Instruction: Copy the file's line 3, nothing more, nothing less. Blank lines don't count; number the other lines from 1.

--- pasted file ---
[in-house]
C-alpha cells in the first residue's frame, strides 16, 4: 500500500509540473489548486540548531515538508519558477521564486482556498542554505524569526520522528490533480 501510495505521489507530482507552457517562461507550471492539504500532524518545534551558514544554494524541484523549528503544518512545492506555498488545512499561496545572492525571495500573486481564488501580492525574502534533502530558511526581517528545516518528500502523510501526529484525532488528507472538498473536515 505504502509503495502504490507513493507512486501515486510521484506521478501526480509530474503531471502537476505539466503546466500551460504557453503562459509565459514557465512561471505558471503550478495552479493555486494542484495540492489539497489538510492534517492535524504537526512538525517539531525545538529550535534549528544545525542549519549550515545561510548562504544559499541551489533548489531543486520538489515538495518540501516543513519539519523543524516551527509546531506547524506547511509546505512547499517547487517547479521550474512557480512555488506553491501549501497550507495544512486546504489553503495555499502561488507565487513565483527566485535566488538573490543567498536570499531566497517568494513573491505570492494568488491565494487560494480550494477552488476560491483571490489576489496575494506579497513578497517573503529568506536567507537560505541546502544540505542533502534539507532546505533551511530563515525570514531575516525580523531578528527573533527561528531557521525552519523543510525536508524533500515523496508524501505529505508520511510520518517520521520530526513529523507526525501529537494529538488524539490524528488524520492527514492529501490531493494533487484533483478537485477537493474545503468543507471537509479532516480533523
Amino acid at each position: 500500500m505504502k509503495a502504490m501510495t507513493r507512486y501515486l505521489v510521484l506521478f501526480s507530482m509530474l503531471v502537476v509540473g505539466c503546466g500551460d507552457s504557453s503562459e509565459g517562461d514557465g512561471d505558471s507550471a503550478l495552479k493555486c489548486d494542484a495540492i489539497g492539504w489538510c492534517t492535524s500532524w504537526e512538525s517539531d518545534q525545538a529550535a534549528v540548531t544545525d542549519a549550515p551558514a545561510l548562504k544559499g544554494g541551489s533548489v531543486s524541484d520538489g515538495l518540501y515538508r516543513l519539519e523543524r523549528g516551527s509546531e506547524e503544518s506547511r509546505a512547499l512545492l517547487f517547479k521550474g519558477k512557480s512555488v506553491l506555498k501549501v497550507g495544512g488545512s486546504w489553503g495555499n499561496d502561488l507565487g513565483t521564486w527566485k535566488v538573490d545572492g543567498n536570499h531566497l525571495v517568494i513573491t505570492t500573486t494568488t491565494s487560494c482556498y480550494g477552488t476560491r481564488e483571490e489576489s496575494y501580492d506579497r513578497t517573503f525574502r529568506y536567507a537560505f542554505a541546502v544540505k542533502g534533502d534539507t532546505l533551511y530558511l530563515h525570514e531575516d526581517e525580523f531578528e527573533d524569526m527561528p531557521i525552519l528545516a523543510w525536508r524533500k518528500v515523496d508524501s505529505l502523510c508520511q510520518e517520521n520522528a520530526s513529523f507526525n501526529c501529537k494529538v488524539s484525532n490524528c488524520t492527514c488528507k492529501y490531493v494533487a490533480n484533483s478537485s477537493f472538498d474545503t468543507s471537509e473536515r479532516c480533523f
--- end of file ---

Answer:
Amino acid at each position: 500500500m505504502k509503495a502504490m501510495t507513493r507512486y501515486l505521489v510521484l506521478f501526480s507530482m509530474l503531471v502537476v509540473g505539466c503546466g500551460d507552457s504557453s503562459e509565459g517562461d514557465g512561471d505558471s507550471a503550478l495552479k493555486c489548486d494542484a495540492i489539497g492539504w489538510c492534517t492535524s500532524w504537526e512538525s517539531d518545534q525545538a529550535a534549528v540548531t544545525d542549519a549550515p551558514a545561510l548562504k544559499g544554494g541551489s533548489v531543486s524541484d520538489g515538495l518540501y515538508r516543513l519539519e523543524r523549528g516551527s509546531e506547524e503544518s506547511r509546505a512547499l512545492l517547487f517547479k521550474g519558477k512557480s512555488v506553491l506555498k501549501v497550507g495544512g488545512s486546504w489553503g495555499n499561496d502561488l507565487g513565483t521564486w527566485k535566488v538573490d545572492g543567498n536570499h531566497l525571495v517568494i513573491t505570492t500573486t494568488t491565494s487560494c482556498y480550494g477552488t476560491r481564488e483571490e489576489s496575494y501580492d506579497r513578497t517573503f525574502r529568506y536567507a537560505f542554505a541546502v544540505k542533502g534533502d534539507t532546505l533551511y530558511l530563515h525570514e531575516d526581517e525580523f531578528e527573533d524569526m527561528p531557521i525552519l528545516a523543510w525536508r524533500k518528500v515523496d508524501s505529505l502523510c508520511q510520518e517520521n520522528a520530526s513529523f507526525n501526529c501529537k494529538v488524539s484525532n490524528c488524520t492527514c488528507k492529501y490531493v494533487a490533480n484533483s478537485s477537493f472538498d474545503t468543507s471537509e473536515r479532516c480533523f